Can we talk? As an author and storyteller, I enjoy a love of language. But, as I visit libraries, and schools in the primary grades, I am saddened by the growing number of children experiencing difficulty with oral language development.

I have learned from parents, teachers and children’s organizations that there are long waiting lists for speech therapy professionals to help children through these problems. What’s happening in today’s world that makes learning to speak more difficult? What can we do to help our children before it reaches epidemic proportions?

Cyber-sitters: I believe the ongoing electronic invasion of television, computers and video games has left little room for old-fashioned communication. We use television as household nannies, buy talking books that teach solitary reading lessons and we encourage kid-friendly interactive games on computers of all sizes, to keep little ones quietly busy.

While the convenience of technology certainly has its place in a busy world, I think we need to take stock of the long-term effects of excessive use of these electronic babysitters on children today. In spite of the myriad of words bombarding our kids, there is no human contact in many of the mass media of messages they are receiving. And that means there is no ‘conversation’ through these devices, leaving more limited opportunities for children to learn the art of language, outside of the classroom. 

Starting early: Speech is the foundation of all social life. Why then, do we take it for granted? Research proves that when pre-schoolers have difficulty with oral development, they could be experiencing an early symptom of reading disability. And, a child’s ability to read is an important predictor of later literacy development and potential for academic achievement. This is very important to know. At no other time do they learn as much as in the first 3-4 years of life, so what can we do to help our children during these critical early years? I believe we should be reading out loud with our children everyday, to develop a love of language – together.

Let the reading begin: Reading is a significant family activity that, unfortunately, seems to be losing its place of value in many homes. But that being said, most parents already know that any shared storybook reading between child and adult is an excellent way to promote emergent literacy. So how do we compete with the more seductive forms of family entertainment and increase a child’s motivation toward book-reading? A good start is to be pro-active and encourage the child to take an active role in the experience.

Ham it up: Some techniques to fully engage the child might include letting them choose the book and the reading location. It’s important to pause occasionally to allow the child to comment or ask questions. To enhance the story in a picture book, we can encourage children to notice small details in the illustrations that are often not included in the story. Allowing them to hold the book and turn the pages will also give them a stronger sense of involvement. Children love it when we ham it up and use various character voices or wear special story-reading hats or capes for the occasion. Many pre-school children also enjoy to ‘pretend-read’ the story of a familiar book.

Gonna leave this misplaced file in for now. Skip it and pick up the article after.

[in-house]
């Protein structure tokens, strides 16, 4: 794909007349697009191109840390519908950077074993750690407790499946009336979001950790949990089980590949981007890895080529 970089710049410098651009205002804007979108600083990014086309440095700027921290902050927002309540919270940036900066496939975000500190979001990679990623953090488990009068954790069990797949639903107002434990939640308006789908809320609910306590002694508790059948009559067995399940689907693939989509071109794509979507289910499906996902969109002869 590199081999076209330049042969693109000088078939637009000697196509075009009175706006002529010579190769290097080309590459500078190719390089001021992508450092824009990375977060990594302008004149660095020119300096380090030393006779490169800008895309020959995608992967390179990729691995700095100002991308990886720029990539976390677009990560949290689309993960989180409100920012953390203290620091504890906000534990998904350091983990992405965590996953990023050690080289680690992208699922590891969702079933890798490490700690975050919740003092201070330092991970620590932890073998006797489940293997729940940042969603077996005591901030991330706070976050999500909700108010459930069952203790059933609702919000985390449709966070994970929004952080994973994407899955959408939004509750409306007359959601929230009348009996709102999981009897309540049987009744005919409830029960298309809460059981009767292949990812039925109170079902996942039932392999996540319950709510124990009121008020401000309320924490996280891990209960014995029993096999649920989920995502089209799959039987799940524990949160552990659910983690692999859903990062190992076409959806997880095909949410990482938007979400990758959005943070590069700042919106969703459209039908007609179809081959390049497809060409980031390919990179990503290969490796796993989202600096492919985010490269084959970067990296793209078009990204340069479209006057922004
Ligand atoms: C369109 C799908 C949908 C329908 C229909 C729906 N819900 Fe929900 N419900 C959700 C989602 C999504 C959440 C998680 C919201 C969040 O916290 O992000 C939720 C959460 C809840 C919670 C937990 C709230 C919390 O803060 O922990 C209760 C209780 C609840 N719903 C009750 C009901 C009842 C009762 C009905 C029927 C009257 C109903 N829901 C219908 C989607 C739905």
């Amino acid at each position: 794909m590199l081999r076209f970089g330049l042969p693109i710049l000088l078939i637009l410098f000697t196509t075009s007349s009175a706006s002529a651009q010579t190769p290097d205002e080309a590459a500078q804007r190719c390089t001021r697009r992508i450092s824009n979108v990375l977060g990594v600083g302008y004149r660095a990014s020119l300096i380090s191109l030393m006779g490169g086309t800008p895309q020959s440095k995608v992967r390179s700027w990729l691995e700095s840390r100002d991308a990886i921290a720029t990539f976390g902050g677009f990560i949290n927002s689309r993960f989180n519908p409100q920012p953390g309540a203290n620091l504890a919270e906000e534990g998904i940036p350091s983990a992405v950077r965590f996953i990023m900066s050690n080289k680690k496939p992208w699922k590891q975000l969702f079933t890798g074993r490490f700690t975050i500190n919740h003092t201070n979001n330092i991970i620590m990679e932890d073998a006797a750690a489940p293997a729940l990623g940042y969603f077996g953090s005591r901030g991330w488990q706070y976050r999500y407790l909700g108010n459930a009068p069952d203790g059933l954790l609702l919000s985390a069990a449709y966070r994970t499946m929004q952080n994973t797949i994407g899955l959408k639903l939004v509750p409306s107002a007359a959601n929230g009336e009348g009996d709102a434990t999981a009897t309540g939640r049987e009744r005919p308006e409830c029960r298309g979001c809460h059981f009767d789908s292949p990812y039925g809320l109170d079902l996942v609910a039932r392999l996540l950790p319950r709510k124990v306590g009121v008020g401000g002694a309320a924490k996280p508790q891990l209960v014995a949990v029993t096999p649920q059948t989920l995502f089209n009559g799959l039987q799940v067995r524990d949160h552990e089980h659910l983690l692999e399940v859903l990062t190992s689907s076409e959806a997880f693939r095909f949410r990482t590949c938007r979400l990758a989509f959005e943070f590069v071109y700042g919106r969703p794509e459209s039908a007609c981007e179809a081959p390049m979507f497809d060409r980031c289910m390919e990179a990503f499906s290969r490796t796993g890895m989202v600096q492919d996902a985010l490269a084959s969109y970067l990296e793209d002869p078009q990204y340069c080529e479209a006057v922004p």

Time to rhyme: And let’s not forget the wonderful powers of rhyme to teach our children the rhythm of speech!  Stories and poems told in verse are probably the most important part of a young child’s literacy development during the critical window of phonological learning in the pre-school years. Rhyming skills are, in fact, one of the earliest milestones in a child’s path to becoming a good reader. Well-written verse teaches patterns and internal rhythms that help children connect the dots in the world around them.

Making friends: Rhyme teaches children a love of language through the excitement and anticipation of sound. Each verse is picture-poetry, painting a vivid storyboard for the reader. When I visit schools for storytelling sessions, children often complete the last word of many rhyming sentences before I say them, after hearing the line just once. I have also found that kids seem to form strong affections toward characters in rhyming stories.

Between the lines: Well-written rhyme seems to spring to life and dance in the empty spaces between the words. It often makes young readers feel like they’re bouncing along in an inner tube! Rhyme seems to wire the brain with an internal beat that lives on inside of us, sometimes for many years. I’m sure that’s why so many people can still remember favorite rhymes from early childhood.   

 Powerful stuff: The use of rhyme in teaching children oral language skills can be fun and interactive for parent and child. It’s no wonder that children who can recite nursery rhymes from an early age usually become better readers than those who cannot. So it stands to reason that pre-schoolers who speak clearly are most often reading and producing rhymes.

Great reading: I have always loved stories in rhyme! In addition to the traditional nursery rhymes and wonderfully wacky Dr. Seuss books, I enjoy the creative works of some great Canadian children’s authors like Sheree Fitch, Loris Lesynski and the late Phoebe Gilman, who have all written several excellent rhyming story books that entertain both children and adults.

Hooked on rhyme: I believe strongly in the 3 R’s for teaching children language – Reading, Rhyming and Reciting. It’s important for kids to absorb the world through the ears and not always through the eyes. As children get hooked on listening to the patterns, the rhythms and the way words are put together in a good book – it’s easy to fall in love with the delicious sound of language. It’s all right there waiting to be discovered, inside the scrumptious words of a wonderful story. 

When the rhythm goes deep,
I can hear it in my sleep.
When a sound gets in,
I can feel it on my skin.
When the lines all rhyme,
I can dance along in time.
 

Pat Skene